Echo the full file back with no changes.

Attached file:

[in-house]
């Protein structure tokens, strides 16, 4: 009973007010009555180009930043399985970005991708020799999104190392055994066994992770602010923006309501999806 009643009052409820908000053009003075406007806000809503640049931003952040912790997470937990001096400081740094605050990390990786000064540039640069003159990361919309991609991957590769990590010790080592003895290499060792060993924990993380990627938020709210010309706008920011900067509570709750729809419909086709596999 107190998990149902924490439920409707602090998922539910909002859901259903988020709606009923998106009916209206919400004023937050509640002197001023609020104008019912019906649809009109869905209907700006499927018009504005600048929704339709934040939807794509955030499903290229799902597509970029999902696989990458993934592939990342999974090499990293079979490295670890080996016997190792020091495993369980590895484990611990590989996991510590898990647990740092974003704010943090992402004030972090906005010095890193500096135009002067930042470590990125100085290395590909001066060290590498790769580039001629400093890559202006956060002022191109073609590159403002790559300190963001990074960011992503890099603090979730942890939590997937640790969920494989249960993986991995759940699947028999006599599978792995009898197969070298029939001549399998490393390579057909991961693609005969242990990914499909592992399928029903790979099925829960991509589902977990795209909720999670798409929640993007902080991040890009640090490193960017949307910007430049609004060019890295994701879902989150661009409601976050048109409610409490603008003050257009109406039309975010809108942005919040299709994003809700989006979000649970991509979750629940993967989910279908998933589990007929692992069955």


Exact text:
[in-house]
């Protein structure tokens, strides 16, 4: 009973007010009555180009930043399985970005991708020799999104190392055994066994992770602010923006309501999806 009643009052409820908000053009003075406007806000809503640049931003952040912790997470937990001096400081740094605050990390990786000064540039640069003159990361919309991609991957590769990590010790080592003895290499060792060993924990993380990627938020709210010309706008920011900067509570709750729809419909086709596999 107190998990149902924490439920409707602090998922539910909002859901259903988020709606009923998106009916209206919400004023937050509640002197001023609020104008019912019906649809009109869905209907700006499927018009504005600048929704339709934040939807794509955030499903290229799902597509970029999902696989990458993934592939990342999974090499990293079979490295670890080996016997190792020091495993369980590895484990611990590989996991510590898990647990740092974003704010943090992402004030972090906005010095890193500096135009002067930042470590990125100085290395590909001066060290590498790769580039001629400093890559202006956060002022191109073609590159403002790559300190963001990074960011992503890099603090979730942890939590997937640790969920494989249960993986991995759940699947028999006599599978792995009898197969070298029939001549399998490393390579057909991961693609005969242990990914499909592992399928029903790979099925829960991509589902977990795209909720999670798409929640993007902080991040890009640090490193960017949307910007430049609004060019890295994701879902989150661009409601976050048109409610409490603008003050257009109406039309975010809108942005919040299709994003809700989006979000649970991509979750629940993967989910279908998933589990007929692992069955």